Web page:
Siltstone is a clastic sedimentary rock that is composed mostly of silt. It is a form of mudrock with a low clay mineral content, which can be distinguished from shale by its lack of fissility.
Although its permeability and porosity is relatively low, siltstone is sometimes a tight gas reservoir rock,an unconventional reservoir for natural gas that requires hydraulic fracturing for economic gas production.
Siltstone was prized in ancient Egypt for manufacturing statuary and cosmetic palettes. The siltstone quarried at Wadi Hammamat was a hard, fine-grained siltstone that resisted flaking and was almost ideal for such uses.
There is not complete agreement on the definition of siltstone. One definition is that siltstone is mudrock (clastic sedimentary rock containing at least 50% clay and silt) in which at least 2/3 of the clay and silt fraction is composed of silt-sized particles. Silt is defined as grains 2–62 μm in diameter, or 4 to 8 on the Krumbein phi (φ) scale. An alternate definition is that siltstone is any sedimentary rock containing 50% or more of silt-sized particles. Siltstones can be distinguished from claystone away from the laboratory by chewing a small sample; claystone feels smooth while siltstone feels gritty.
Siltstones differ significantly from sandstones due to their smaller pores and a higher propensity for containing a significant clay fraction. Although often mistaken for a shale, siltstone lacks the laminations and fissility along horizontal lines which are typical of shale.Siltstones may contain concretions. Unless the siltstone is fairly shaly, stratification is likely to be obscure and it tends to weather at oblique angles unrelated to bedding.
Siltstone is an unusual rock, in which most of the silt grains are made of quartz.The origin of quartz silt has been a topic of much research and debate. Some quartz silt likely has its origin in fine-grained foliated metamorphic rock, while much marine silt is likely biogenic, , but most quartz sediments come from granitic rocks in which quartz grains are much larger than quartz silt. Highly energetic processes are required to break these grains down to silt size. Among proposed mechanism are glacial grinding; weathering in cold, tectonically active mountain ranges; normal weathering, particularly in tropical regions; and formation in hot desert environments by salt weathering.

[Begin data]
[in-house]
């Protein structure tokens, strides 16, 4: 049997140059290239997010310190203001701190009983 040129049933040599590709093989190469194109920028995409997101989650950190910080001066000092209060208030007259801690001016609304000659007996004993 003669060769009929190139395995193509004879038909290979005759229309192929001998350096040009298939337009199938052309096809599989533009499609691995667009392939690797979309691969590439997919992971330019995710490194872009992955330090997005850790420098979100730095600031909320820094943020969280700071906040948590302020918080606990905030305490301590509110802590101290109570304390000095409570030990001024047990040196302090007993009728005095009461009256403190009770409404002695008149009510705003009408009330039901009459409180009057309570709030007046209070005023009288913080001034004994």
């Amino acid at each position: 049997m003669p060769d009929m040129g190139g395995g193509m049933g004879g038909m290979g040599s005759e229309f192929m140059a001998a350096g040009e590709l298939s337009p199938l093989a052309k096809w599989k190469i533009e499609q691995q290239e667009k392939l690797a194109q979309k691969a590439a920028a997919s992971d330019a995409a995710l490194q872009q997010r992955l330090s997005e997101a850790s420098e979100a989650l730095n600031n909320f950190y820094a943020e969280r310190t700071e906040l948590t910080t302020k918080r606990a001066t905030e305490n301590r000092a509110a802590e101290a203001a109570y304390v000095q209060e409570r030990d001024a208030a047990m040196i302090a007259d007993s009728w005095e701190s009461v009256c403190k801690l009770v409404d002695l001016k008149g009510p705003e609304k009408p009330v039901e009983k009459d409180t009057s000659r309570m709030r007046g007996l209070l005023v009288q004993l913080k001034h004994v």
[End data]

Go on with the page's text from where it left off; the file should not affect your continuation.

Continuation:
Siltstones form in relatively quiet depositional environments where fine particles can settle out of the transporting medium (air or water) and accumulate on the surface.They are found in turbidite sequences, in deltas, , in glacial deposits, and in miogeosynclinal settings.
Sandstone is a clastic sedimentary rock composed mainly of sand-sized silicate grains. Sandstones make up about 20 to 25 percent of all sedimentary rocks.
Shale is a fine-grained, clastic sedimentary rock, composed of mud that is a mix of flakes of clay minerals and tiny fragments of other minerals, especially quartz and calcite. Shale is characterized by breaks along thin laminae or parallel layering or bedding less than one centimeter in thickness, called fissility. It is the most common sedimentary rock.
Sedimentary rocks are types of rock that are formed by the accumulation or deposition of small particles and subsequent cementation of mineral or organic particles on the floor of oceans or other bodies of water at the Earth's surface. Sedimentation is the collective name for processes that cause these particles to settle in place. The particles that form a sedimentary rock are called sediment, and may be composed of geological detritus (minerals) or biological detritus. Before being deposited, the geological detritus was formed by weathering and erosion from the source area, and then transported to the place of deposition by water, wind, ice, mass movement or glaciers, which are called agents of denudation. Biological detritus was formed by bodies and parts of dead aquatic organisms, as well as their fecal mass, suspended in water and slowly piling up on the floor of water bodies. Sedimentation may also occur as dissolved minerals precipitate from water solution.